All of the examples can be found in Jupyter notebook form here.

Fidelity in quantum information theory

This example is inspired from a lecture of John Watrous in the course on Theory of Quantum Information.

The Fidelity between two Hermitian semidefinite matrices P and Q is defined as:

\[F(P, Q) = \|P^{1/2}Q^{1/2}\|_{\text{tr}} = \max_U \mathrm{tr}(P^{1/2}U Q^{1/2})\]

where the trace norm $\|\cdot\|_{\text{tr}}$ is the sum of the singular values, and the maximization goes over the set of all unitary matrices U. This quantity can be expressed as the optimal value of the following complex-valued SDP:

\[\begin{array}{ll} \text{maximize} & \frac{1}{2}\text{tr}(Z+Z^\dagger) \\ \text{subject to} &\\ & \left[\begin{array}{cc}P&Z\\{Z}^{\dagger}&Q\end{array}\right] \succeq 0\\ & Z \in \mathbf {C}^{n \times n}\\ \end{array}\]

using Convex, SCS, LinearAlgebra

n = 20
P = randn(n, n) + im * randn(n, n)
P = P * P'
Q = randn(n, n) + im * randn(n, n)
Q = Q * Q'
Z = ComplexVariable(n, n)
objective = 0.5 * real(tr(Z + Z'))
constraint = [P Z; Z' Q] ⪰ 0
problem = maximize(objective, constraint)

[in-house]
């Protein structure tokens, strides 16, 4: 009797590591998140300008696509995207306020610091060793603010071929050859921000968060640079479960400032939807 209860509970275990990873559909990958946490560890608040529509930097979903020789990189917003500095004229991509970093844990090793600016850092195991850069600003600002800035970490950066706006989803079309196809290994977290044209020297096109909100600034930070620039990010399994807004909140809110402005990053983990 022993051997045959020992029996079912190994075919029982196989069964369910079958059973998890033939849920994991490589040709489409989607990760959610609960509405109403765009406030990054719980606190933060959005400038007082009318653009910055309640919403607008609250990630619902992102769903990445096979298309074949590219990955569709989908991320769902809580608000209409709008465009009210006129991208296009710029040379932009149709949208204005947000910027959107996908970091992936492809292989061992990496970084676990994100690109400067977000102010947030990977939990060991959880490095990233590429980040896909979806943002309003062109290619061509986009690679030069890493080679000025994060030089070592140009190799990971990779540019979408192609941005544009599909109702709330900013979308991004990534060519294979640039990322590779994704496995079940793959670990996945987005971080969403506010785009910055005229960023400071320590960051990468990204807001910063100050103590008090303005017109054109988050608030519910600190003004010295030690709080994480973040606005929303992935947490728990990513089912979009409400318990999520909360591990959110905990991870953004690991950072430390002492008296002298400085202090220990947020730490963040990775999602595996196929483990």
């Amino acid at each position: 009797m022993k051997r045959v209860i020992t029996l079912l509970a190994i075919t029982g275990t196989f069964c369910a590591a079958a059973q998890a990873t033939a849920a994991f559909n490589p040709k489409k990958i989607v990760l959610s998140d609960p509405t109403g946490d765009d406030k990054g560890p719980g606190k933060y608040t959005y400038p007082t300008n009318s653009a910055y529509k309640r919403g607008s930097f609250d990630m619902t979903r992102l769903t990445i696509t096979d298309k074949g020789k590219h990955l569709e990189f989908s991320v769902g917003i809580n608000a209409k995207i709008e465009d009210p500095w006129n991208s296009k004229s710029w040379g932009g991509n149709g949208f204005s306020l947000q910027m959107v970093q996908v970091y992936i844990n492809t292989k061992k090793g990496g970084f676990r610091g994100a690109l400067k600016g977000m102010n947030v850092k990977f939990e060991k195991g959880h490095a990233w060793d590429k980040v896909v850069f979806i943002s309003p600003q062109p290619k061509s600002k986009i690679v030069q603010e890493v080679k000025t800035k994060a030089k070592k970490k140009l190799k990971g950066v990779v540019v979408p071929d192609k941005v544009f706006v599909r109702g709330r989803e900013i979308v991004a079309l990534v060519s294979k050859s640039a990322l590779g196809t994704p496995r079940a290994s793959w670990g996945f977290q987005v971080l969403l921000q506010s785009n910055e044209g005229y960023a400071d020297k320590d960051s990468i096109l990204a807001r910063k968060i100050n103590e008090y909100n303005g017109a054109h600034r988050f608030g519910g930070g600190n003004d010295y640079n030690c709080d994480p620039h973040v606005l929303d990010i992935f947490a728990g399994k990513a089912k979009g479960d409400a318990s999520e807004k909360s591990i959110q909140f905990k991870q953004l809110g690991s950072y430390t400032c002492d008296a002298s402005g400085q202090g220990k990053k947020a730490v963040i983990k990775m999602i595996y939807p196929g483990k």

solve!(problem, SCS.Optimizer; silent_solver = true)
computed_fidelity = evaluate(objective)
# Verify that computer fidelity is equal to actual fidelity
P1, P2 = eigen(P)
sqP = P2 * diagm([p1^0.5 for p1 in P1]) * P2'
Q1, Q2 = eigen(Q)
sqQ = Q2 * diagm([q1^0.5 for q1 in Q1]) * Q2'
20×20 Matrix{ComplexF64}:
    4.50776+0.0im         -0.336516-0.520512im   …    0.488786-0.0433934im
  -0.336516+0.520512im      4.94223+0.0im            -0.721537+0.428033im
   0.347178+0.167615im     0.128342+0.856428im       0.0322075-0.237734im
   0.764351-0.620234im   -0.0188033-0.550361im        0.697664-0.0670152im
   0.219484-0.161273im     0.498249-0.454675im        0.295136-0.970103im
  -0.469905+0.0806656im    0.642997+0.165437im   …    0.167827-0.312994im
  -0.743141-0.153999im     0.987169+0.453273im      -0.0460738-0.376939im
  -0.194066+0.169466im   0.00859509-0.657755im       -0.096829+0.230397im
   0.215652+0.0299889im   -0.761573-0.104688im        0.152212-0.433988im
 -0.0918289+0.263966im     0.211385-0.302278im        -1.21567+0.451129im
  -0.382779+0.562727im    -0.406921-0.821815im   …  -0.0974346-0.72412im
  -0.808308-0.377077im   -0.0594682-0.0912423im       0.393782+0.128576im
   0.415207-0.257534im    -0.506733+0.188476im        0.270407-1.15319im
  0.0230176+0.633825im     0.325055+1.24142im        0.0347814-0.253069im
   0.531502+0.100234im     0.166094+0.832071im       -0.582539-0.728126im
   0.441635-0.889189im     0.228234-0.140723im   …    0.169139+0.00311612im
   0.218562-0.474766im     0.551974+0.90555im        -0.440932+0.141795im
  -0.702876+0.217782im     0.762708+0.118956im      -0.0989875-0.20992im
 -0.0672785-0.441633im   -0.0467727-0.393642im        0.689254+1.71279im
   0.488786+0.0433934im   -0.721537-0.428033im         5.03903+0.0im
actual_fidelity = sum(svdvals(sqP * sqQ))

We can see that the actual fidelity value is very close the computed fidelity value.

This page was generated using Literate.jl.